Monday, November 12, 2012

‘Brow Bros (‘60s Version)

It was the 1960s.  Long hair was everywhere – afros, sideburns, walrus mustaches, fu manchus, ponytails … 

Oh, wait,, we’re talking about baseball players, aren’t we?  For them, the 1960s were the heyday of the … crew cut.  Sigh.

There was one area, though, where ballplayers let it all hang out – their eyebrows.  And for ‘brows, there was no holding back.  Right on, man!  Let your freak flag fly, brother! 

So, here they are … guys with freaky eyebrows from those wild and crazy ‘60s.




And now for something completely different.  Don’s pair here aren’t necessarily the strips of shag rug that everyone else seems to sport.  Instead, they seem to have a very unusual shape and length.  Nice changeup, Don!

Don Lock had a couple of really good years with the Senators (27 and 28 homers), but never could get the average up and was out of the bigs after eight years.  He was a big fella (6’2” and 202 lbs.) and, consequently, rather prone to the ol’ strikeout.



Okay, this is more like it.  Larry’s seems to have been smudged on by some first grader particularly inept at finger-painting. 

Geez, there sure are a lot of Larry Browns out there.  Looks like we’ve got all the sports covered – a basketball player, a hockey guy, two baseball players, and four football dudes.  And that’s not even mentioning the author and the politician.


With these beauties, I’m guessing Dick’s nickname was something like “Hawk.” 

Unfortunately, baseball-reference.com lists no nicknames for Dick Egan.  The stats aren’t really worth recording either – four years, three teams, 1-2 record, and 5.15 ERA. 
 


Jay’s a fairly handsome guy, but those brows are just too much.  Just ask your barber, Joe.  He’ll be honest with you.

One of the first bonus babies, Joey Jay was on a major leaguer roster at age 17.  It would be five years, though, before he would be able to really contribute.  Joey (how his older cards are usually styled) had two great years, for the ’61 and ’62 Reds.  In both, he won 20 games.

Jay, by the way, was the first Little Leaguer to make the majors. 
 


Joe Pepitone, on the other hand, is not so good-looking.  Which makes me wonder …  Why he was so popular with the ladies (as I understand it, he was kind of a Joe Namath in pinstripes)?  It must have been those yet-to-be-developed sideburns.  Don’t worry, we’ll revisit Joe (and his sideburns) again when we hit the 70s.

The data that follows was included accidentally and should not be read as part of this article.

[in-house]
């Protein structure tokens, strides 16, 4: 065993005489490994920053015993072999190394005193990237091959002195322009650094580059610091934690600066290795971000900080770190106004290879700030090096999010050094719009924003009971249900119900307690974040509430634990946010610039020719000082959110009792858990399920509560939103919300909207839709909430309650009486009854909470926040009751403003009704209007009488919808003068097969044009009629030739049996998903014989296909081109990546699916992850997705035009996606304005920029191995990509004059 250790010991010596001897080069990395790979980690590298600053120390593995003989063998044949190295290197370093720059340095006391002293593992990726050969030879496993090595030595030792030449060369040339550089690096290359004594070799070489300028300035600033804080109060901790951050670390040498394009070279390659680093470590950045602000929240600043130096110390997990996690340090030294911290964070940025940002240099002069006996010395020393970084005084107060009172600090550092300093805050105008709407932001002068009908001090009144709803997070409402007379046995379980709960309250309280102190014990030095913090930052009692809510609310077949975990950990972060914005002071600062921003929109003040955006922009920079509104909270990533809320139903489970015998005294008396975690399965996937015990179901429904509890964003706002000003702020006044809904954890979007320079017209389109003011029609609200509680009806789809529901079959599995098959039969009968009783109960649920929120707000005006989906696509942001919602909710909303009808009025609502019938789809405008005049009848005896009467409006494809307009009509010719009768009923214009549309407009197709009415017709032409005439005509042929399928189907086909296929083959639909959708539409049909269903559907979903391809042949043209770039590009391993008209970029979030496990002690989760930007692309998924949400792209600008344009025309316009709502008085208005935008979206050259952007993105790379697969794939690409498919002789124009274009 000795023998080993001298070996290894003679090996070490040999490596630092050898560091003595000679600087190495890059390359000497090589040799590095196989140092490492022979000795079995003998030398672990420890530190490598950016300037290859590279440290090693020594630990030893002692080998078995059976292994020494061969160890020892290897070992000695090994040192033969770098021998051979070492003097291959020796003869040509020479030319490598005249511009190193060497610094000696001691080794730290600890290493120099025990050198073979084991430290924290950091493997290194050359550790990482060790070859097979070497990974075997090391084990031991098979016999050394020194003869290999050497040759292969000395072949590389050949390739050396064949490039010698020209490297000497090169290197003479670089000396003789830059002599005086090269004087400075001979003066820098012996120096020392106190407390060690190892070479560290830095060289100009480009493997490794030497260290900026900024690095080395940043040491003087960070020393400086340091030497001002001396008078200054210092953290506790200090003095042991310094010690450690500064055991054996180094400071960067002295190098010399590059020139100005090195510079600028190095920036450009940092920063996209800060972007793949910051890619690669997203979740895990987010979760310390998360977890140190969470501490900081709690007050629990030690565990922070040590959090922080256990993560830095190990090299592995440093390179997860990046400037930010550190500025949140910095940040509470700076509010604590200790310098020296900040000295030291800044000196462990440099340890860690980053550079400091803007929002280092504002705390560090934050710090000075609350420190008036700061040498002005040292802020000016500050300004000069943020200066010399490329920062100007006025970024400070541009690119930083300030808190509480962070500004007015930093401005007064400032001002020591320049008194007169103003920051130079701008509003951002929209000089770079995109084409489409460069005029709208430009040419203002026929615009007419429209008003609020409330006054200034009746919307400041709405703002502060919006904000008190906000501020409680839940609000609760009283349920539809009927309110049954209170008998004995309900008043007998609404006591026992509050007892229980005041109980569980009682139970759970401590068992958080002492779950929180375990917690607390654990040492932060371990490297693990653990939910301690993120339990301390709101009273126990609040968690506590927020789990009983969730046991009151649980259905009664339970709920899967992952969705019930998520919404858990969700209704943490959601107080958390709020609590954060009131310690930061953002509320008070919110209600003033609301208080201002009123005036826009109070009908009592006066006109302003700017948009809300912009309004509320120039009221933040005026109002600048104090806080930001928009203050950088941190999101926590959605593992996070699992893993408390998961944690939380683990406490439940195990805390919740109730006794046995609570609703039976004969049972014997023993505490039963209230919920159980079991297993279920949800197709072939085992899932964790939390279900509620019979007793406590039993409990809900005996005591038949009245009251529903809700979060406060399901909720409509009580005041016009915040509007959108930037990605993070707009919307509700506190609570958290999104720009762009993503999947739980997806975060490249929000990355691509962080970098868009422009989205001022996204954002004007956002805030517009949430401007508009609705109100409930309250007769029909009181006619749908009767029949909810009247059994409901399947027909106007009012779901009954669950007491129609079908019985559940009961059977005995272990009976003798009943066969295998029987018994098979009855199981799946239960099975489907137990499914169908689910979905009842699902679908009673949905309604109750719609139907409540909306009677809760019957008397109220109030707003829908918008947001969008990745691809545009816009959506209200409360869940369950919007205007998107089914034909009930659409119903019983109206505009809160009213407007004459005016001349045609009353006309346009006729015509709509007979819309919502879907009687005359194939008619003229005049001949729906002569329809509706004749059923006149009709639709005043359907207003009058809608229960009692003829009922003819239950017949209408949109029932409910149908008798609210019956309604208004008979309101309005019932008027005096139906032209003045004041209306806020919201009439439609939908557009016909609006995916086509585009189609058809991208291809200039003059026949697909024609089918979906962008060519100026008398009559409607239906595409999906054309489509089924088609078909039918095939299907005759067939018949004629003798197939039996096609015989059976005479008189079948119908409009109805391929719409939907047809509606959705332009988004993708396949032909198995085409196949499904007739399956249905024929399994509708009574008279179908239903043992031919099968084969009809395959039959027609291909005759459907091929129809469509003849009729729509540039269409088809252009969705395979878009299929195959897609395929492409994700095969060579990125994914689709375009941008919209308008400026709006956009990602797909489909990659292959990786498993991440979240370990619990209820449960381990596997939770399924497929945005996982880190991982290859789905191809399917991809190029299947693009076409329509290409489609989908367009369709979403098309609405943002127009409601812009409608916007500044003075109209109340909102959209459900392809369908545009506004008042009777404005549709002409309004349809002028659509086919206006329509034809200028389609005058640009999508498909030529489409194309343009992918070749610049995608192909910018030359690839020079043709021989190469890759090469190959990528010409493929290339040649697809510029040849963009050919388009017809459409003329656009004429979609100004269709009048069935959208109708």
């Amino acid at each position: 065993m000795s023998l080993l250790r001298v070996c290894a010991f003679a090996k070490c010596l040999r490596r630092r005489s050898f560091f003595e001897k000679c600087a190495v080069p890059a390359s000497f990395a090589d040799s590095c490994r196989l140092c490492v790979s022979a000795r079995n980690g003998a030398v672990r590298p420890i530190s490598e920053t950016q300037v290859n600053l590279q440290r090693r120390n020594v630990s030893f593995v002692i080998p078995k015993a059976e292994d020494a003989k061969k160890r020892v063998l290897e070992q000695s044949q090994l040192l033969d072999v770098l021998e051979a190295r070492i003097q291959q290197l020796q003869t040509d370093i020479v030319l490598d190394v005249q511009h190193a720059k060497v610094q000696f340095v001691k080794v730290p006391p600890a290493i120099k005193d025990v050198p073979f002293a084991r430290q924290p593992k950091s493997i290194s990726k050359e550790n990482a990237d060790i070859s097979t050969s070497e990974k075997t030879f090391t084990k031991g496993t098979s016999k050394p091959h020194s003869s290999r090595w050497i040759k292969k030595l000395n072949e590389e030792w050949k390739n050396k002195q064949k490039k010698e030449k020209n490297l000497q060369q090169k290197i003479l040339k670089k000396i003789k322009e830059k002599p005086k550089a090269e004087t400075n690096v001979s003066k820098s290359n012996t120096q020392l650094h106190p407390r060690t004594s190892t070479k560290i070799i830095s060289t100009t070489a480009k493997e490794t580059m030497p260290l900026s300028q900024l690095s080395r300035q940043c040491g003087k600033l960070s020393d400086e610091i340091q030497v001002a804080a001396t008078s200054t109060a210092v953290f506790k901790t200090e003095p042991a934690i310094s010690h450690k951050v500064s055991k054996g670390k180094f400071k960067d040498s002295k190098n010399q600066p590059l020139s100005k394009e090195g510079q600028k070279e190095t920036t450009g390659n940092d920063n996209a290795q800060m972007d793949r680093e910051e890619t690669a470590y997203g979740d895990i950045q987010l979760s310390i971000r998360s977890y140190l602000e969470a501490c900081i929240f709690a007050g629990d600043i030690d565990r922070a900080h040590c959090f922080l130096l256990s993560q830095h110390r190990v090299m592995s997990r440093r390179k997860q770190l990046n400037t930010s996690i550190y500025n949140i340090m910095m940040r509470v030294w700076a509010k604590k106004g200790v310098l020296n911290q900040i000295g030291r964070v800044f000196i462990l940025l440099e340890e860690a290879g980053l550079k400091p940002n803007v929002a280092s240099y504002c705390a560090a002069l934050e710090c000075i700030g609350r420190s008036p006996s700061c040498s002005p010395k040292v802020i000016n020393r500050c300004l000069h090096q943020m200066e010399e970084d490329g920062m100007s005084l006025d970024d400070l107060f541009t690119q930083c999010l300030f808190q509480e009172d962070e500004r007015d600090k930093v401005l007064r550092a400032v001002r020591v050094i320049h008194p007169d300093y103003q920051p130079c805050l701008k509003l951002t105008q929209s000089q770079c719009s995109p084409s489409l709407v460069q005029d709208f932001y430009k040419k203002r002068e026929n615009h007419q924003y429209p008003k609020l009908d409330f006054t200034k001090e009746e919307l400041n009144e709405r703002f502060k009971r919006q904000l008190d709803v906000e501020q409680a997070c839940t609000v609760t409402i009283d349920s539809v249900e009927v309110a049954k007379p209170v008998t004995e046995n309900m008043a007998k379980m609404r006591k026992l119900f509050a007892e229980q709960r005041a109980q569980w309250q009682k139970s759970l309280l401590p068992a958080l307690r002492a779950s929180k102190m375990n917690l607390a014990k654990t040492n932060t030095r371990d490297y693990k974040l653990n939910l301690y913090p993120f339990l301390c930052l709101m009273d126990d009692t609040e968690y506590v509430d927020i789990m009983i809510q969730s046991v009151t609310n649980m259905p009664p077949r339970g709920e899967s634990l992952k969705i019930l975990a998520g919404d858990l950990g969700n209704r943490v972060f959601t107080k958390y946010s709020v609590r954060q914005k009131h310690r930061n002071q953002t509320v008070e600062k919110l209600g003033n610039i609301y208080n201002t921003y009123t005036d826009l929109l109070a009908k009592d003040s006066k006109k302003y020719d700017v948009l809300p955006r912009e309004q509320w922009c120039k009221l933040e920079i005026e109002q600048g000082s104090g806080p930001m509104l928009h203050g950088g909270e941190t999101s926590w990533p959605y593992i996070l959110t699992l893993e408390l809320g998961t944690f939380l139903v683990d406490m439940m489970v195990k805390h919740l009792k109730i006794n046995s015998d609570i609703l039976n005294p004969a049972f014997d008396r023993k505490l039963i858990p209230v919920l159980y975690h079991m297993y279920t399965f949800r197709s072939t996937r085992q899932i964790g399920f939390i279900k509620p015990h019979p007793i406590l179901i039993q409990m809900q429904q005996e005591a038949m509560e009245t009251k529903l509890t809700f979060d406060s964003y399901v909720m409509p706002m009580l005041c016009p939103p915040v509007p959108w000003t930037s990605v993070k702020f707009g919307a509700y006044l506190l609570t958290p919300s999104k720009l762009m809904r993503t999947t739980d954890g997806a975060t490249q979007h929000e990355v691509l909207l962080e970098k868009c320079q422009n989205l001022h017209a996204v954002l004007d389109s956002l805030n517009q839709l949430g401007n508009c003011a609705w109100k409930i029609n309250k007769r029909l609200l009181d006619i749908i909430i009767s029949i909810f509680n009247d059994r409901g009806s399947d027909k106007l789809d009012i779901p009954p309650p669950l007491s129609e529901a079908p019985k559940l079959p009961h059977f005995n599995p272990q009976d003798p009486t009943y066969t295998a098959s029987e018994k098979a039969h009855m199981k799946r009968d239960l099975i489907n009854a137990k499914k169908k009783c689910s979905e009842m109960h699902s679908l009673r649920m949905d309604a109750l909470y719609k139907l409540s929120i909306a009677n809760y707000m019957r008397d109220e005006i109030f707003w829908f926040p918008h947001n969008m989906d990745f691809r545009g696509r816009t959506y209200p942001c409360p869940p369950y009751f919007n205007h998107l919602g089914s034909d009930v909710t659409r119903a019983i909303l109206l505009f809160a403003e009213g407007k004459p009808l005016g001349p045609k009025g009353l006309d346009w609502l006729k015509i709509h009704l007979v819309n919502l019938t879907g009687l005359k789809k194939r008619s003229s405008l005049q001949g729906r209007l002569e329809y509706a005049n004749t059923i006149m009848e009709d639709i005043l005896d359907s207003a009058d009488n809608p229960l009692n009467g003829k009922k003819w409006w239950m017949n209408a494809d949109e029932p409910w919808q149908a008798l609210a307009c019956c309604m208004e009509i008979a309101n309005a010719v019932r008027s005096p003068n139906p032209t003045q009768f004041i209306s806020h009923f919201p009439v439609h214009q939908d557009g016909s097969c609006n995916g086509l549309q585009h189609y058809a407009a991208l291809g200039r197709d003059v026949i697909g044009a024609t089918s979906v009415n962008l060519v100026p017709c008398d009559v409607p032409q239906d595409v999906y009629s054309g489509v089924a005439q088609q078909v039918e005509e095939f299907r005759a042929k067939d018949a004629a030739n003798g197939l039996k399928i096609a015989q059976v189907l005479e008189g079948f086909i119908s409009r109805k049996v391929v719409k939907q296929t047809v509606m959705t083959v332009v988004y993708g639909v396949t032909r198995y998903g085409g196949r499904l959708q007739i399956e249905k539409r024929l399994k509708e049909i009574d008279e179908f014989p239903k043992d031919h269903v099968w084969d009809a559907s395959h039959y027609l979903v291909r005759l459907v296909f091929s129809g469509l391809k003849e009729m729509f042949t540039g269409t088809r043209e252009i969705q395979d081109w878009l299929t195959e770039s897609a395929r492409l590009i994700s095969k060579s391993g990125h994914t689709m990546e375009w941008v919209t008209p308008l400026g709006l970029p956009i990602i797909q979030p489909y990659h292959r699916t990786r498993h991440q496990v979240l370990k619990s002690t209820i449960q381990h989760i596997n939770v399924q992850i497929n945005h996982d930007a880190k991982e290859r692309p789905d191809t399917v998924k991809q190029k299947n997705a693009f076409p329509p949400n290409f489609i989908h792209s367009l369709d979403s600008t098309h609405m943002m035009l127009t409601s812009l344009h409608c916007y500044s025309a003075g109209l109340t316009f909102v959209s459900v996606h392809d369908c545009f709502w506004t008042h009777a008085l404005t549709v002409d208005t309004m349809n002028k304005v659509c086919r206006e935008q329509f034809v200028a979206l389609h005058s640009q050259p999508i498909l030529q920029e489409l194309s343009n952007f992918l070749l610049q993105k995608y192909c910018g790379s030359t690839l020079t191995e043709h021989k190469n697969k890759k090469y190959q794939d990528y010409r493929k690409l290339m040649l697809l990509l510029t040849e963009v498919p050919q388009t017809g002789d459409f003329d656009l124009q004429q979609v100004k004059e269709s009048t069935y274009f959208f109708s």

Peps was a three-time All Star and Gold Glove winner.  That was nothing, though, compared to:

  • Getting shot (in high school)
  • Being a major star of Jim Bouton’s Ball Four
  • Posing nude for Foxy Lady magazine
  • Spending a couple of months in Rikers for cocaine possession
  • Getting married (and divorced) three times


Ron’s aren’t that bad, but I’m including him here only because he was so darn consistent.  Every card of his (and he was up for 17 seasons) sports a pair of handsome little wooly worms.  

Ron Kline began as a starter, pitching for Pittsburgh (and twice leading the NL in losses) in the early ‘50s.  He switched to relief in the early ‘60s, leading the AL in saves in 1965.  Overall, he played for eight different teams (and the Buccos twice) and wore eight different uniform numbers.


Now, this guy’s nickname actually was “Hawk.”  And he sure does look the part, doesn’t he?  An additional nickname was “Old Tomato,” for his red face. 

Jack Lamabe was up for seven years, playing for seven different teams.  His only real claim to fame is leading the league in earned runs, in 1964 for the Red Sox.  He was also LSU’s first full-time baseball coach, and quite a popular figure there.





Into brows?  Check out these bad boys from the 1950s and 1970s.

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